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Posted 2015/08/17 by jeremy in On The Street
 
 

Outside the Fringes


Buskers’ ball takes performance outside – for what it’s worth

Flaming hockey sticks, trapeze, hip hop hilarity, juggling, magic, heckling performers and audience participation – welcome to the “most democratic” form of live theatre performance, as outdoor performance manager Paul Bezaire describes it.

As soon as you walk onto the Fringe grounds, you’re surrounded by entertainment choices, the kind that will literally walk up and grab you. Or roast you a marshmallow with a Bic.

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It’s no wonder many people come just to stroll the grounds and take in a few busker shows. While live theatre is the heart of the Fringe, there’s one special difference that sets the outdoor shows apart, explains Bezaire.

“It can be hard at times to follow your own creative path in the theatre industry; these guys get to create their own shows and play by their own rules,” says Bezaire. But that freedom comes with some risk, Bezaire acknowledges. “The audience has the advantage in that they pay what they think the show was worth, after the show is over… if you leave halfway through and don’t pay anything because you didn’t like the show, that’s okay too.”

Although Bezaire has toyed with the idea of busking himself, he says, “If that was my only source of income, I would be terrified.”

Like the indoor shows, the Fringe’s outdoor shows are chosen by lottery and draw from among the best in the world, so performance calibre is traditionally high. “We’re known as one of the top international festivals to play, so we don’t have any difficult attracting top talent,” says Bezaire.

Fully clad in hockey equipment from head to toe (even skates), poking fun at pro hockey and team loyalties, and juggling flaming hockey sticks, Paz’s “Hockey Circus Show” seems perfect for this town. (Oilers fans could probably use a good laugh or two after last season.) But the L.A. native spent 20 years perfecting his craft before finally launching this show, just within the last two years.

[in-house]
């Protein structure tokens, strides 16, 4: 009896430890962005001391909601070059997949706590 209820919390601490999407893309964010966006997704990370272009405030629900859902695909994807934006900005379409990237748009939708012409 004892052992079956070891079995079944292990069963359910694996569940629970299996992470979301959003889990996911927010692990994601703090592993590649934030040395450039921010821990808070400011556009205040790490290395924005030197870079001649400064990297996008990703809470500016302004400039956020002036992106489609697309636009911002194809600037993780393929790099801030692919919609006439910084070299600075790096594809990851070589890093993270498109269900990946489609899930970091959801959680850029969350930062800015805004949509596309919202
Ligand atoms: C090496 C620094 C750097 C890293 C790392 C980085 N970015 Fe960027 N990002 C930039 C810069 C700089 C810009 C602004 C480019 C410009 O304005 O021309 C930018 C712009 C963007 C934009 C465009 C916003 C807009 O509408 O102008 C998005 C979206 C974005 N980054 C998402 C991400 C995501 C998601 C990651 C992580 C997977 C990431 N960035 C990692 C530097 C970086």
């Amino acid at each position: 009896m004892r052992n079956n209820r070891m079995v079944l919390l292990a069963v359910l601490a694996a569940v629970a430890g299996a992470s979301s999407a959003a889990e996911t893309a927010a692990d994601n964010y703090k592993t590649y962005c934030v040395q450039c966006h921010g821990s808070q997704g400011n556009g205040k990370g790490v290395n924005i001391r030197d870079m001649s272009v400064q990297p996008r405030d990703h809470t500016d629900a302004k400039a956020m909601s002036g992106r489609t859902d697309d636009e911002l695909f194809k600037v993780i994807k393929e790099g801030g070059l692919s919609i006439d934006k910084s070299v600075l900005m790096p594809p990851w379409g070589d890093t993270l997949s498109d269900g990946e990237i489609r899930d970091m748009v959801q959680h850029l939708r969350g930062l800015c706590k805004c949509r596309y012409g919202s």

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“It’s been a learning experience. It wasn’t exactly the road I thought it was going to go but it’s been great,” says Paz, the 20-year circus/theatre veteran, who used to play professional tennis. “It gave me a reason to watch a lot more hockey, so my girlfriend isn’t wild about that, but she gets it.”

“Every single entertainer I know has given me something, there’s a lot of fresh ideas. Territory people haven’t gone to.” Plus, he adds, he’s had some interesting brushes with hockey celebrity along the way – once unwittingly drawing Andrew Ferrence into a routine, and another time getting a phone call from Grant Fuhr (Paz’s childhood hockey hero).

“I just love being at the Fringe,” Paz adds. “It’s like no other place for street performers – we get to see so many of our colleagues, so we’re all just learning from each other.”

Bezaire notes there are several different audience types, “We have those who specifically come for the shows, and we have a fair ground audience. There’s probably some crossover too.”

But in the end, whether you come for the busking or for live theatre or just to soak up the atmosphere isn’t really the question. It’s the atmosphere that brought you here, and it begins before your foot even touches the festival grounds.

 

 

 

 


jeremy